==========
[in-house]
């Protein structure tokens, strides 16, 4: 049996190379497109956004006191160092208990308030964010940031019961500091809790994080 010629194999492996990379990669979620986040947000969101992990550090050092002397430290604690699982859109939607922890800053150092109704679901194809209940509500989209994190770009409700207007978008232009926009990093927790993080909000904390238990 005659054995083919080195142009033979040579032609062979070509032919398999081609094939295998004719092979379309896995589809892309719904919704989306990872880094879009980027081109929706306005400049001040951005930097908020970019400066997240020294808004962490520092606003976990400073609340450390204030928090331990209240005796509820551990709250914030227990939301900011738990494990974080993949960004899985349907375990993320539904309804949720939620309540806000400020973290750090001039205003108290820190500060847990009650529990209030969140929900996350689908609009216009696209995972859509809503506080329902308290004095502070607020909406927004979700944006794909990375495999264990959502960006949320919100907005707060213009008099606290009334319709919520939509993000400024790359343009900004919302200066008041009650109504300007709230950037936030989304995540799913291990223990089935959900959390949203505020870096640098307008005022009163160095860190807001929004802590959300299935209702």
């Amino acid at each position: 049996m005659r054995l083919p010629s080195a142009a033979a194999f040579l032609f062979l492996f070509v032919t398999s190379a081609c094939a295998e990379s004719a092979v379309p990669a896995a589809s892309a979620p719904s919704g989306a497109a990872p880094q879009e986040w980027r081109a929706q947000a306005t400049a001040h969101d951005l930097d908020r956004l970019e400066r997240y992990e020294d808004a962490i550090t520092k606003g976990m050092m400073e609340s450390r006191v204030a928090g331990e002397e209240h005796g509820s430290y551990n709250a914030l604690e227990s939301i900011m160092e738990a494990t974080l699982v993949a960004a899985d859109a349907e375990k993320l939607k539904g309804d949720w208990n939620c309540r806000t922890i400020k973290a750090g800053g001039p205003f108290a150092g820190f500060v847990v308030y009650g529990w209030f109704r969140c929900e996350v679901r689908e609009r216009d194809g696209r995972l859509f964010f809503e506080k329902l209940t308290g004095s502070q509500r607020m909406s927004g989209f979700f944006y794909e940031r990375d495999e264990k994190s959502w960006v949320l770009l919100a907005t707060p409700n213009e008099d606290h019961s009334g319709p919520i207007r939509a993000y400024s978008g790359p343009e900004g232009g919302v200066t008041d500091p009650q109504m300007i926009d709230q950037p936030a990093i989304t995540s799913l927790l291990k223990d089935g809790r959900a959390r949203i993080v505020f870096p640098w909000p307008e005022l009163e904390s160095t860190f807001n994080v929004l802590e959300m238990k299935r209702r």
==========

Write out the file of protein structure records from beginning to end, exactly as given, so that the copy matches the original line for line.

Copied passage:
[in-house]
């Protein structure tokens, strides 16, 4: 049996190379497109956004006191160092208990308030964010940031019961500091809790994080 010629194999492996990379990669979620986040947000969101992990550090050092002397430290604690699982859109939607922890800053150092109704679901194809209940509500989209994190770009409700207007978008232009926009990093927790993080909000904390238990 005659054995083919080195142009033979040579032609062979070509032919398999081609094939295998004719092979379309896995589809892309719904919704989306990872880094879009980027081109929706306005400049001040951005930097908020970019400066997240020294808004962490520092606003976990400073609340450390204030928090331990209240005796509820551990709250914030227990939301900011738990494990974080993949960004899985349907375990993320539904309804949720939620309540806000400020973290750090001039205003108290820190500060847990009650529990209030969140929900996350689908609009216009696209995972859509809503506080329902308290004095502070607020909406927004979700944006794909990375495999264990959502960006949320919100907005707060213009008099606290009334319709919520939509993000400024790359343009900004919302200066008041009650109504300007709230950037936030989304995540799913291990223990089935959900959390949203505020870096640098307008005022009163160095860190807001929004802590959300299935209702």
């Amino acid at each position: 049996m005659r054995l083919p010629s080195a142009a033979a194999f040579l032609f062979l492996f070509v032919t398999s190379a081609c094939a295998e990379s004719a092979v379309p990669a896995a589809s892309a979620p719904s919704g989306a497109a990872p880094q879009e986040w980027r081109a929706q947000a306005t400049a001040h969101d951005l930097d908020r956004l970019e400066r997240y992990e020294d808004a962490i550090t520092k606003g976990m050092m400073e609340s450390r006191v204030a928090g331990e002397e209240h005796g509820s430290y551990n709250a914030l604690e227990s939301i900011m160092e738990a494990t974080l699982v993949a960004a899985d859109a349907e375990k993320l939607k539904g309804d949720w208990n939620c309540r806000t922890i400020k973290a750090g800053g001039p205003f108290a150092g820190f500060v847990v308030y009650g529990w209030f109704r969140c929900e996350v679901r689908e609009r216009d194809g696209r995972l859509f964010f809503e506080k329902l209940t308290g004095s502070q509500r607020m909406s927004g989209f979700f944006y794909e940031r990375d495999e264990k994190s959502w960006v949320l770009l919100a907005t707060p409700n213009e008099d606290h019961s009334g319709p919520i207007r939509a993000y400024s978008g790359p343009e900004g232009g919302v200066t008041d500091p009650q109504m300007i926009d709230q950037p936030a990093i989304t995540s799913l927790l291990k223990d089935g809790r959900a959390r949203i993080v505020f870096p640098w909000p307008e005022l009163e904390s160095t860190f807001n994080v929004l802590e959300m238990k299935r209702r």